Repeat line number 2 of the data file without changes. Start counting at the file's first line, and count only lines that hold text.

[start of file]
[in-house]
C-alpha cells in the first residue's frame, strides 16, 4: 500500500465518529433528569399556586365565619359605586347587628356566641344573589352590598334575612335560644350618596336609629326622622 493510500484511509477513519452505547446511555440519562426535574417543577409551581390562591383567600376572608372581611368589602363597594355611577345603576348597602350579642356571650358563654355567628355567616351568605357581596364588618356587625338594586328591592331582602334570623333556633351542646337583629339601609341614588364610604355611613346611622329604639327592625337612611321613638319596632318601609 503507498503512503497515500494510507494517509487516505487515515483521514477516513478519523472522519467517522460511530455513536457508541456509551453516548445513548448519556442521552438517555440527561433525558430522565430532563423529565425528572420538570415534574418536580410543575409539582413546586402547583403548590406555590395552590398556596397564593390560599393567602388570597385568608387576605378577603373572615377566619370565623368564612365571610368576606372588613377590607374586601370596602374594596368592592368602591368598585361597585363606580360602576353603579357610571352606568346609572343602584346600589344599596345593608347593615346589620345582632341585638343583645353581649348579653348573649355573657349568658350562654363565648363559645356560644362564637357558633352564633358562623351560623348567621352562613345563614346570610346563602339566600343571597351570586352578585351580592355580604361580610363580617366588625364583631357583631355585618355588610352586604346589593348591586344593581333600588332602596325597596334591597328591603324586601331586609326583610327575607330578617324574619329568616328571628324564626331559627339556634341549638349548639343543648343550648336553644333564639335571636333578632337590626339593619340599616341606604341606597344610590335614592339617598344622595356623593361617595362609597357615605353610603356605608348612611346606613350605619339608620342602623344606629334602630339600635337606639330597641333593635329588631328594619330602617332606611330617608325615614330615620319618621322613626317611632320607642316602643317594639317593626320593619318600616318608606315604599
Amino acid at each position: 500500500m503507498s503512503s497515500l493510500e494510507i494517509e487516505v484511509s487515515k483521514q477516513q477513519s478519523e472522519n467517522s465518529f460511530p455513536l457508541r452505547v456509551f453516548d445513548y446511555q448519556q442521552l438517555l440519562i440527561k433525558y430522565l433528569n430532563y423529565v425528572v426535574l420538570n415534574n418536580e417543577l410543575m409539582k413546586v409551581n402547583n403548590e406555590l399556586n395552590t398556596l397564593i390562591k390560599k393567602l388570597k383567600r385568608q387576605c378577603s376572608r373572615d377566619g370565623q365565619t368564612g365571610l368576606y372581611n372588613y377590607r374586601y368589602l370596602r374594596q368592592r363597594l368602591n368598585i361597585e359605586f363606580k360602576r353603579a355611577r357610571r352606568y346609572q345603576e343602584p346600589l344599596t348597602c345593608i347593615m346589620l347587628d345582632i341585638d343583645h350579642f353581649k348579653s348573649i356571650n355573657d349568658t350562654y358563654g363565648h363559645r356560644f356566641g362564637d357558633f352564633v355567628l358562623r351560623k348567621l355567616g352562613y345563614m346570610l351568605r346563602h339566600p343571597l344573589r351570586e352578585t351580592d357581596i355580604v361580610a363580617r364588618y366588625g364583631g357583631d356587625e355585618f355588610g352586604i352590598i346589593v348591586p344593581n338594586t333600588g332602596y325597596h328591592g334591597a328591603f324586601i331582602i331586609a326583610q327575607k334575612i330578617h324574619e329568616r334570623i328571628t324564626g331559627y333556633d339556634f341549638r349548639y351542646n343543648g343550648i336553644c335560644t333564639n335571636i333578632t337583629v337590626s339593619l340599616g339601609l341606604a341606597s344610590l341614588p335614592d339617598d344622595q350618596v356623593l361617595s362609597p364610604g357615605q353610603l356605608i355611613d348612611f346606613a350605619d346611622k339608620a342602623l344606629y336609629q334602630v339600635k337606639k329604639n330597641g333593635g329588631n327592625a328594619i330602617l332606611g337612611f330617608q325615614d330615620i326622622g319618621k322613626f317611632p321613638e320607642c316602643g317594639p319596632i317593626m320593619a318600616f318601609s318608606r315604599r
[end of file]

C-alpha cells in the first residue's frame, strides 16, 4: 500500500465518529433528569399556586365565619359605586347587628356566641344573589352590598334575612335560644350618596336609629326622622 493510500484511509477513519452505547446511555440519562426535574417543577409551581390562591383567600376572608372581611368589602363597594355611577345603576348597602350579642356571650358563654355567628355567616351568605357581596364588618356587625338594586328591592331582602334570623333556633351542646337583629339601609341614588364610604355611613346611622329604639327592625337612611321613638319596632318601609 503507498503512503497515500494510507494517509487516505487515515483521514477516513478519523472522519467517522460511530455513536457508541456509551453516548445513548448519556442521552438517555440527561433525558430522565430532563423529565425528572420538570415534574418536580410543575409539582413546586402547583403548590406555590395552590398556596397564593390560599393567602388570597385568608387576605378577603373572615377566619370565623368564612365571610368576606372588613377590607374586601370596602374594596368592592368602591368598585361597585363606580360602576353603579357610571352606568346609572343602584346600589344599596345593608347593615346589620345582632341585638343583645353581649348579653348573649355573657349568658350562654363565648363559645356560644362564637357558633352564633358562623351560623348567621352562613345563614346570610346563602339566600343571597351570586352578585351580592355580604361580610363580617366588625364583631357583631355585618355588610352586604346589593348591586344593581333600588332602596325597596334591597328591603324586601331586609326583610327575607330578617324574619329568616328571628324564626331559627339556634341549638349548639343543648343550648336553644333564639335571636333578632337590626339593619340599616341606604341606597344610590335614592339617598344622595356623593361617595362609597357615605353610603356605608348612611346606613350605619339608620342602623344606629334602630339600635337606639330597641333593635329588631328594619330602617332606611330617608325615614330615620319618621322613626317611632320607642316602643317594639317593626320593619318600616318608606315604599